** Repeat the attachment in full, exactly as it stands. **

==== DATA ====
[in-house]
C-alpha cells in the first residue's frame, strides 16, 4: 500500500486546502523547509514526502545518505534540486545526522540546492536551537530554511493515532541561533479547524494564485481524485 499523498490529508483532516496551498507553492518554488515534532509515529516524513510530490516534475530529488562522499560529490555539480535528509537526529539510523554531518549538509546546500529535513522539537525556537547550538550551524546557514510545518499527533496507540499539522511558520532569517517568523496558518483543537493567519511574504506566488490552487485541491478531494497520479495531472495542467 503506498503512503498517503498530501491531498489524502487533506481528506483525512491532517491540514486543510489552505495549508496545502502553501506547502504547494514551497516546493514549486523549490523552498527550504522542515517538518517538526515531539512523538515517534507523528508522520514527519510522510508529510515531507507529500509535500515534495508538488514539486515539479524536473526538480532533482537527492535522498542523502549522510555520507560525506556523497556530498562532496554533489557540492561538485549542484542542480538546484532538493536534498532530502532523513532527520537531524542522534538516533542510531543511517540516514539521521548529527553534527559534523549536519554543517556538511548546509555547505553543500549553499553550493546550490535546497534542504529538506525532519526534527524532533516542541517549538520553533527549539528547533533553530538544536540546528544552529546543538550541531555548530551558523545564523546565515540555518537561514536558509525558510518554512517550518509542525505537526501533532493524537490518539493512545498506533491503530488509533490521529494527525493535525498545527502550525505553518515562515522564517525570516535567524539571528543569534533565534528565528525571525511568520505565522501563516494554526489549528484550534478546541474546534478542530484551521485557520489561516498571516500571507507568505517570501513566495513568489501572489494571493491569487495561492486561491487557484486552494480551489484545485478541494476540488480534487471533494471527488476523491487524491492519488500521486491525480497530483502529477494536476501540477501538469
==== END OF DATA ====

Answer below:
[in-house]
C-alpha cells in the first residue's frame, strides 16, 4: 500500500486546502523547509514526502545518505534540486545526522540546492536551537530554511493515532541561533479547524494564485481524485 499523498490529508483532516496551498507553492518554488515534532509515529516524513510530490516534475530529488562522499560529490555539480535528509537526529539510523554531518549538509546546500529535513522539537525556537547550538550551524546557514510545518499527533496507540499539522511558520532569517517568523496558518483543537493567519511574504506566488490552487485541491478531494497520479495531472495542467 503506498503512503498517503498530501491531498489524502487533506481528506483525512491532517491540514486543510489552505495549508496545502502553501506547502504547494514551497516546493514549486523549490523552498527550504522542515517538518517538526515531539512523538515517534507523528508522520514527519510522510508529510515531507507529500509535500515534495508538488514539486515539479524536473526538480532533482537527492535522498542523502549522510555520507560525506556523497556530498562532496554533489557540492561538485549542484542542480538546484532538493536534498532530502532523513532527520537531524542522534538516533542510531543511517540516514539521521548529527553534527559534523549536519554543517556538511548546509555547505553543500549553499553550493546550490535546497534542504529538506525532519526534527524532533516542541517549538520553533527549539528547533533553530538544536540546528544552529546543538550541531555548530551558523545564523546565515540555518537561514536558509525558510518554512517550518509542525505537526501533532493524537490518539493512545498506533491503530488509533490521529494527525493535525498545527502550525505553518515562515522564517525570516535567524539571528543569534533565534528565528525571525511568520505565522501563516494554526489549528484550534478546541474546534478542530484551521485557520489561516498571516500571507507568505517570501513566495513568489501572489494571493491569487495561492486561491487557484486552494480551489484545485478541494476540488480534487471533494471527488476523491487524491492519488500521486491525480497530483502529477494536476501540477501538469